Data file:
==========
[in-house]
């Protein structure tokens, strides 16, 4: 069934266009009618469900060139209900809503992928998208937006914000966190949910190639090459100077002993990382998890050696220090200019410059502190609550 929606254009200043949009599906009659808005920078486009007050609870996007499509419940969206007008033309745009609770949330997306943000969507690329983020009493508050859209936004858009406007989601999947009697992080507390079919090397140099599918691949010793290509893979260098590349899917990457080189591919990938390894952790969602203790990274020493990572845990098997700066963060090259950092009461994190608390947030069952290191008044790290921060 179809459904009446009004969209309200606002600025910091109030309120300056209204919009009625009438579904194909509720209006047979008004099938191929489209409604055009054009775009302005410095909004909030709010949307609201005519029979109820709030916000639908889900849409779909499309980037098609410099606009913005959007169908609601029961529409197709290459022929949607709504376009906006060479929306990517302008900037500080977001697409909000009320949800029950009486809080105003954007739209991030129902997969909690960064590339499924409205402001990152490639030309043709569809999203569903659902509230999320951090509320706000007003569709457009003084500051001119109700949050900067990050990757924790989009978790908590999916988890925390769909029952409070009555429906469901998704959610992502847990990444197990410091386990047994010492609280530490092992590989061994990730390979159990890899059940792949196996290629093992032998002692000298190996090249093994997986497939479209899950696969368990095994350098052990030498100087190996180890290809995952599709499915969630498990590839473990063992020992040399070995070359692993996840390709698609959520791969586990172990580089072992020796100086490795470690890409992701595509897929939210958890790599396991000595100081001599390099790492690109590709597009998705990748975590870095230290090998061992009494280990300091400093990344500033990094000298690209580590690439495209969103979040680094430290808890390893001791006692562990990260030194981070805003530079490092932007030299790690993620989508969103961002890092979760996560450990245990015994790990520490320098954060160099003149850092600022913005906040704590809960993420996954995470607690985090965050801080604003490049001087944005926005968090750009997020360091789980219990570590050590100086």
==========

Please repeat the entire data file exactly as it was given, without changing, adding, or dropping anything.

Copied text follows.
[in-house]
């Protein structure tokens, strides 16, 4: 069934266009009618469900060139209900809503992928998208937006914000966190949910190639090459100077002993990382998890050696220090200019410059502190609550 929606254009200043949009599906009659808005920078486009007050609870996007499509419940969206007008033309745009609770949330997306943000969507690329983020009493508050859209936004858009406007989601999947009697992080507390079919090397140099599918691949010793290509893979260098590349899917990457080189591919990938390894952790969602203790990274020493990572845990098997700066963060090259950092009461994190608390947030069952290191008044790290921060 179809459904009446009004969209309200606002600025910091109030309120300056209204919009009625009438579904194909509720209006047979008004099938191929489209409604055009054009775009302005410095909004909030709010949307609201005519029979109820709030916000639908889900849409779909499309980037098609410099606009913005959007169908609601029961529409197709290459022929949607709504376009906006060479929306990517302008900037500080977001697409909000009320949800029950009486809080105003954007739209991030129902997969909690960064590339499924409205402001990152490639030309043709569809999203569903659902509230999320951090509320706000007003569709457009003084500051001119109700949050900067990050990757924790989009978790908590999916988890925390769909029952409070009555429906469901998704959610992502847990990444197990410091386990047994010492609280530490092992590989061994990730390979159990890899059940792949196996290629093992032998002692000298190996090249093994997986497939479209899950696969368990095994350098052990030498100087190996180890290809995952599709499915969630498990590839473990063992020992040399070995070359692993996840390709698609959520791969586990172990580089072992020796100086490795470690890409992701595509897929939210958890790599396991000595100081001599390099790492690109590709597009998705990748975590870095230290090998061992009494280990300091400093990344500033990094000298690209580590690439495209969103979040680094430290808890390893001791006692562990990260030194981070805003530079490092932007030299790690993620989508969103961002890092979760996560450990245990015994790990520490320098954060160099003149850092600022913005906040704590809960993420996954995470607690985090965050801080604003490049001087944005926005968090750009997020360091789980219990570590050590100086």